Big Gaps in Digital Conversations About Cancer

June 1, 2013
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eHealth cancer

Originally published on MedCityNews.com.

A new healthcare social media project is tracking digital conversations about cancer and finding huge gaps in what’s being talked about online and what’s actually ailing America.

eHealth cancer

Originally published on MedCityNews.com.

A new healthcare social media project is tracking digital conversations about cancer and finding huge gaps in what’s being talked about online and what’s actually ailing America.

The MDigital Life Social Oncology Project posits that, as the amount of clinical information around cancer continues to grow (the project notes 23,459 PubMed-indexed academic papers on oncology last year), doctors, patients and advocates are increasingly turning to social channels to find and discuss information. That includes Facebook, Twitter, blogs, online forums and niche communities.

Yet little effort has been put into quantifying what 33 Charts’ Dr. Bryan Vartabedian calls this “new model of scientific exchange emerging around disease states” and what the report notes is a move toward digital advocacy.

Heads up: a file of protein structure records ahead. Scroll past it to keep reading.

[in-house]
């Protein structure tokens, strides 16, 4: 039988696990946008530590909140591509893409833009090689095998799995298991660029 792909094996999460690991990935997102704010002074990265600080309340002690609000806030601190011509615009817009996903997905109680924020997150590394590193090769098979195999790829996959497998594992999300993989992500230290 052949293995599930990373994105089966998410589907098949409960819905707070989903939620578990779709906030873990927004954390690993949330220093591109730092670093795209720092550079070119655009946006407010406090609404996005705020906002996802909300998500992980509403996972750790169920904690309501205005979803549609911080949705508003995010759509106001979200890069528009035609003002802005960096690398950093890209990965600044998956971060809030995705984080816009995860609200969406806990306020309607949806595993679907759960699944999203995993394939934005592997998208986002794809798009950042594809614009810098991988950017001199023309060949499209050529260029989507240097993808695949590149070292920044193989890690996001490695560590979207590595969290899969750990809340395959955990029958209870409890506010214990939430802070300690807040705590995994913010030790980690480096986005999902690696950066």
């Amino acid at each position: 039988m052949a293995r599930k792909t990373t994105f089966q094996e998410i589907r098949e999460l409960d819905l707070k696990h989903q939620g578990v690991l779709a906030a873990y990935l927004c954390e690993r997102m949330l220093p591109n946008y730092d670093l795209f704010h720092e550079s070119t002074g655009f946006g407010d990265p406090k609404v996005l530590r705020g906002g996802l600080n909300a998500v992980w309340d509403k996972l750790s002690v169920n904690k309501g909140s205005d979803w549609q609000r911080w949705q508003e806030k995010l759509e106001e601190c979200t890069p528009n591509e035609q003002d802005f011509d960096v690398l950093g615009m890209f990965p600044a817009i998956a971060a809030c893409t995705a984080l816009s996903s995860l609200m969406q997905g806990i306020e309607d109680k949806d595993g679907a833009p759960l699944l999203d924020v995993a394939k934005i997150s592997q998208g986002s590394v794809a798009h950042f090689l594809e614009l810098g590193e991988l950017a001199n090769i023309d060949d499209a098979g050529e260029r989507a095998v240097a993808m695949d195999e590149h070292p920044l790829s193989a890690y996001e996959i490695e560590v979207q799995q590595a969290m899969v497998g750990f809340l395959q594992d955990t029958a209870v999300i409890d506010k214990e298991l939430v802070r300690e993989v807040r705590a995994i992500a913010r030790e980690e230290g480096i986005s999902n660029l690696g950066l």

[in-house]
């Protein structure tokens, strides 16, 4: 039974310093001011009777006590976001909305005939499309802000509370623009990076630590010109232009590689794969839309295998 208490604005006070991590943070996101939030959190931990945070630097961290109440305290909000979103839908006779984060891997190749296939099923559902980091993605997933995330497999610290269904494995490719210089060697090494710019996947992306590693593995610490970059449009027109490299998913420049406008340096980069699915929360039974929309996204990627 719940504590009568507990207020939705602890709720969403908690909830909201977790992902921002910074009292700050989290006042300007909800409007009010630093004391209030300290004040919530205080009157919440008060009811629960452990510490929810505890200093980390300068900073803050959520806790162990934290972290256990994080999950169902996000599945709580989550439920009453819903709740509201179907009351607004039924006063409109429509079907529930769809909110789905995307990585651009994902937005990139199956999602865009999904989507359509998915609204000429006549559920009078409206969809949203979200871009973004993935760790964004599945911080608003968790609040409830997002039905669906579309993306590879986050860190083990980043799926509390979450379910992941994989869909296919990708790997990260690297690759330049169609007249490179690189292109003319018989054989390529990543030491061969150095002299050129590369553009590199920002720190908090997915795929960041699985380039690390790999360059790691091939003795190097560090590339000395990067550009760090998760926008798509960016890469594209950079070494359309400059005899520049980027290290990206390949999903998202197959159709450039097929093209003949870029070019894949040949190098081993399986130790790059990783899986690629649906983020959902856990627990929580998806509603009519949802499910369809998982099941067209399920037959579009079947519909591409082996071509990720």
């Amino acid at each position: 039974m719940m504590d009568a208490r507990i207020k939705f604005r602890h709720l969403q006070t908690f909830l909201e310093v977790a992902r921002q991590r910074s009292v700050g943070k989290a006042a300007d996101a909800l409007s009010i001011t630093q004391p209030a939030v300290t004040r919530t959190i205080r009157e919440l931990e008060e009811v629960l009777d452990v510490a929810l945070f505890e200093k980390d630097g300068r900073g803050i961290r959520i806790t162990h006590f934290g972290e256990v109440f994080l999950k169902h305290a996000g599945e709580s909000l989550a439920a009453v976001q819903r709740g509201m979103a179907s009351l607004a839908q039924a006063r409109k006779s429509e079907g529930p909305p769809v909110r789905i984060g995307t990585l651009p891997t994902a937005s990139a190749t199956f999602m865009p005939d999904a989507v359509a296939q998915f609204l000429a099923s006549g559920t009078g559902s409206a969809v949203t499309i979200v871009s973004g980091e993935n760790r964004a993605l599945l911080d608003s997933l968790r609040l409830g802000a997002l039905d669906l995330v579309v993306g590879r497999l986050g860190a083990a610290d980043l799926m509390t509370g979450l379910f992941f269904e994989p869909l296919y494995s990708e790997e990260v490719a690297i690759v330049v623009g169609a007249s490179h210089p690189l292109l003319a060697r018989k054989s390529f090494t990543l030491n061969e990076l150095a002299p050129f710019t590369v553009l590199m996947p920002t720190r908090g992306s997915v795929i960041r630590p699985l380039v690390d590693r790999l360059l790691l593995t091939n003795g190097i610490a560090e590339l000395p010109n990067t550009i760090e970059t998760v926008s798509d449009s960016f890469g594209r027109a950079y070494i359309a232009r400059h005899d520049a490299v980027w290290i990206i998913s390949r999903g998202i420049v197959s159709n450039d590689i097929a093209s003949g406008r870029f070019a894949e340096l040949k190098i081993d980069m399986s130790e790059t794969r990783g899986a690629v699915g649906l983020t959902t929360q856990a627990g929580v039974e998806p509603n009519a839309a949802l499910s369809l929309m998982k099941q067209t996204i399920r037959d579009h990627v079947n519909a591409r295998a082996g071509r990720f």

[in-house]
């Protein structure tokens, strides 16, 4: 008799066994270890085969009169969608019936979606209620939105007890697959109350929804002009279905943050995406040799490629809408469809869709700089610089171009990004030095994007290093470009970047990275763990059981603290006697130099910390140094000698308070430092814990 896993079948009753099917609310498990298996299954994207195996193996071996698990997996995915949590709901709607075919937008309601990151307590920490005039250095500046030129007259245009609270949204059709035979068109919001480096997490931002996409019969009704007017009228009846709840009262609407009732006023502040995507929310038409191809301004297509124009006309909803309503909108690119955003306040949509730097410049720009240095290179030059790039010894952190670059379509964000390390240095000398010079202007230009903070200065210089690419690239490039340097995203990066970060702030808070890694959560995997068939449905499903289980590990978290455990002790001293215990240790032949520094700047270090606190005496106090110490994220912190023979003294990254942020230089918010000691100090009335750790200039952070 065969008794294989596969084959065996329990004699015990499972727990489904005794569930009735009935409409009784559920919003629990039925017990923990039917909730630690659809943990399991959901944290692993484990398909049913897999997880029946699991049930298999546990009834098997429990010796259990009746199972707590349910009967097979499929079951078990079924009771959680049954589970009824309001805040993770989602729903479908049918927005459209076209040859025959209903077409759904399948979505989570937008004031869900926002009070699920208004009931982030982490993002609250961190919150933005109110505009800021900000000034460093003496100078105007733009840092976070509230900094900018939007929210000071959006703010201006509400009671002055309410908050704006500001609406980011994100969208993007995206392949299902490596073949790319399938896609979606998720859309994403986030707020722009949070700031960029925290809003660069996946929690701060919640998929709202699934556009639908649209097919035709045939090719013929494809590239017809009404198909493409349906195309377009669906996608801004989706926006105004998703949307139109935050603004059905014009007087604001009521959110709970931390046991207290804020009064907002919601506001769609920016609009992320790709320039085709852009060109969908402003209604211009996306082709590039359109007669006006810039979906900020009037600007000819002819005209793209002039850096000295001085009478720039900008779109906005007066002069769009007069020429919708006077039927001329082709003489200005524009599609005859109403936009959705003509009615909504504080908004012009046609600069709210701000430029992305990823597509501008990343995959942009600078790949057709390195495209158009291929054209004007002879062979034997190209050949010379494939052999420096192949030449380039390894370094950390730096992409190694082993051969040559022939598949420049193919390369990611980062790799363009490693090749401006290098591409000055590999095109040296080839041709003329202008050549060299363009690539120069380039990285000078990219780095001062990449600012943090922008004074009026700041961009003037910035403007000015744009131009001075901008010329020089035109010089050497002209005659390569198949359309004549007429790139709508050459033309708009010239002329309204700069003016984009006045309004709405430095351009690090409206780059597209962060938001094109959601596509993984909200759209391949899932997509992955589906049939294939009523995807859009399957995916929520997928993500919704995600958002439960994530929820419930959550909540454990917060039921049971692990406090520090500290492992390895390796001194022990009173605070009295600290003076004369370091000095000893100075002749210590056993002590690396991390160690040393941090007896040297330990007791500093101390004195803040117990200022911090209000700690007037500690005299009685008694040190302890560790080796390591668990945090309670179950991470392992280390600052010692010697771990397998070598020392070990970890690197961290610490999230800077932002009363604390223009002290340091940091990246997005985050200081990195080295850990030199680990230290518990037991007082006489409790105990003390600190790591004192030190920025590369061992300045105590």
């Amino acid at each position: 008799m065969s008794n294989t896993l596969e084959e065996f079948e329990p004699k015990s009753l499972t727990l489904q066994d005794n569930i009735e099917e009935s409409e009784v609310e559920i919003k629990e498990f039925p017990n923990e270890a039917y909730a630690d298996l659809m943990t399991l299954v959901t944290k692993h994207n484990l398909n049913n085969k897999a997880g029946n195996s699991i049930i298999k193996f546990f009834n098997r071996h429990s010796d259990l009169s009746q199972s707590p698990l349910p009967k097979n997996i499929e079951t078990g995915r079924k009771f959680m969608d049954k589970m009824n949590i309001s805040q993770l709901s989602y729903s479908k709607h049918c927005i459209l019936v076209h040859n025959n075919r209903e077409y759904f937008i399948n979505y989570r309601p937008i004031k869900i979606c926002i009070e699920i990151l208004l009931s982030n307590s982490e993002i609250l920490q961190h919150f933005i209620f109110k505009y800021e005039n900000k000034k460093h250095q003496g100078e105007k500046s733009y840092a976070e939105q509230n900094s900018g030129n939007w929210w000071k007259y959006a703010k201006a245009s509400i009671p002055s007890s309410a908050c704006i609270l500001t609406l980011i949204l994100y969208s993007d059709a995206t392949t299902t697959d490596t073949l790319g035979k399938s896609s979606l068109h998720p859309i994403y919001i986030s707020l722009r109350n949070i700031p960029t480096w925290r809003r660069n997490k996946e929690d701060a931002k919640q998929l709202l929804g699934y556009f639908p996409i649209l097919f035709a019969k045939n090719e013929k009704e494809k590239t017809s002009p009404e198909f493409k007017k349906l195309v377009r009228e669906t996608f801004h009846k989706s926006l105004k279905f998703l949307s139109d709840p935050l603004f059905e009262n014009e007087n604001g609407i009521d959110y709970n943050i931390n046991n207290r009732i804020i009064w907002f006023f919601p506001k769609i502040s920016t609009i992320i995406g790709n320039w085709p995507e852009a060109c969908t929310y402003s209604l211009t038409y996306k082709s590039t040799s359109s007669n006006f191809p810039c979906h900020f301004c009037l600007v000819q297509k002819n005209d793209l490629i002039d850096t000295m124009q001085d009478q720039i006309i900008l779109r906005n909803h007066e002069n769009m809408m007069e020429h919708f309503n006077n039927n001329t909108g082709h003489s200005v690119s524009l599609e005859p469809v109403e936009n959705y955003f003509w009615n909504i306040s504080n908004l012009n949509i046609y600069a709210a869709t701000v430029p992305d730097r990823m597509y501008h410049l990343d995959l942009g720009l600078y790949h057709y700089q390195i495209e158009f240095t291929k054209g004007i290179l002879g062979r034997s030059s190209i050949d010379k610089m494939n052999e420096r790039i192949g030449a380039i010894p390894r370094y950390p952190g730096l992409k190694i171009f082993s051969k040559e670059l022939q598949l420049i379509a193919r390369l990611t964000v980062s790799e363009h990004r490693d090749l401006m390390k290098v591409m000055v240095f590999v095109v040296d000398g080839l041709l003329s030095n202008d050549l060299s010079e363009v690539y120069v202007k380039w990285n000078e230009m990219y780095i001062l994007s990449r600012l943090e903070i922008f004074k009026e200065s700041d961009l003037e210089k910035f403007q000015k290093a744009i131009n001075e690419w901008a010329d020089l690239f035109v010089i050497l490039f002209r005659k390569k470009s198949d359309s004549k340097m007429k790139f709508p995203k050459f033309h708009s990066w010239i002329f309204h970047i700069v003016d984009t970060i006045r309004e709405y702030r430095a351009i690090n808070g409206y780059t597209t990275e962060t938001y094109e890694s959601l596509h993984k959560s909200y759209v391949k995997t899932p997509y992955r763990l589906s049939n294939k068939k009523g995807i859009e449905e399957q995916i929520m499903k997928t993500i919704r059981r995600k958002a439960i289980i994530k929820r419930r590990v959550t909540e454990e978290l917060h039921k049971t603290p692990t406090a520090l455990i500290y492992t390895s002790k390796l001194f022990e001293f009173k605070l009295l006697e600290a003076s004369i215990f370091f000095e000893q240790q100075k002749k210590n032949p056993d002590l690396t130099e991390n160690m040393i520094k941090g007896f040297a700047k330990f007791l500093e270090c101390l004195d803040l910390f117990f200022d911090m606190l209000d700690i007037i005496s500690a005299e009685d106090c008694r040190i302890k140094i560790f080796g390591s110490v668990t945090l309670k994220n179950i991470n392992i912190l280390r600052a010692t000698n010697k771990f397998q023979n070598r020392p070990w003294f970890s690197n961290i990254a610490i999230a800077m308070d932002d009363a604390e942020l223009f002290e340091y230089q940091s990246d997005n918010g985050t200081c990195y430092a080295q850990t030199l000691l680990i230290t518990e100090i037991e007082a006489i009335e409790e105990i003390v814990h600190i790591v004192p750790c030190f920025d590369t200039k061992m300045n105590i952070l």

Strategic communications firm WCG set out to do just that. It used data from its MDigital Life database, which tracks conversations of more than 3,000 verified physicians, plus social conversations during the American Society for Clinical Oncology Annnual Meeting in June, advocacy use of tools like Facebook, and other metrics to compile the report.

It found that breast cancer, the third-most deadly cancer in the U.S., generates more online chatter than the four other top five cancer killers in the U.S. combined. Lung and colon cancer, meanwhile, had relatively low conversation volumes on social media.

These gaps seem to be driven by patient interest; among doctors, breast cancer didn’t trump discussion of other cancer types. The analysis also found that celebrities, not research or clinical news, tend to create the most conversation around cancer online.

The firm’s deep dive into this data presents a new set of questions: What does the imbalance mean? Whose voices are not being heard? Does social awareness play into screening and disease detection?

The full report is worth a read. You can find it here.

[Chart from MDigital Life]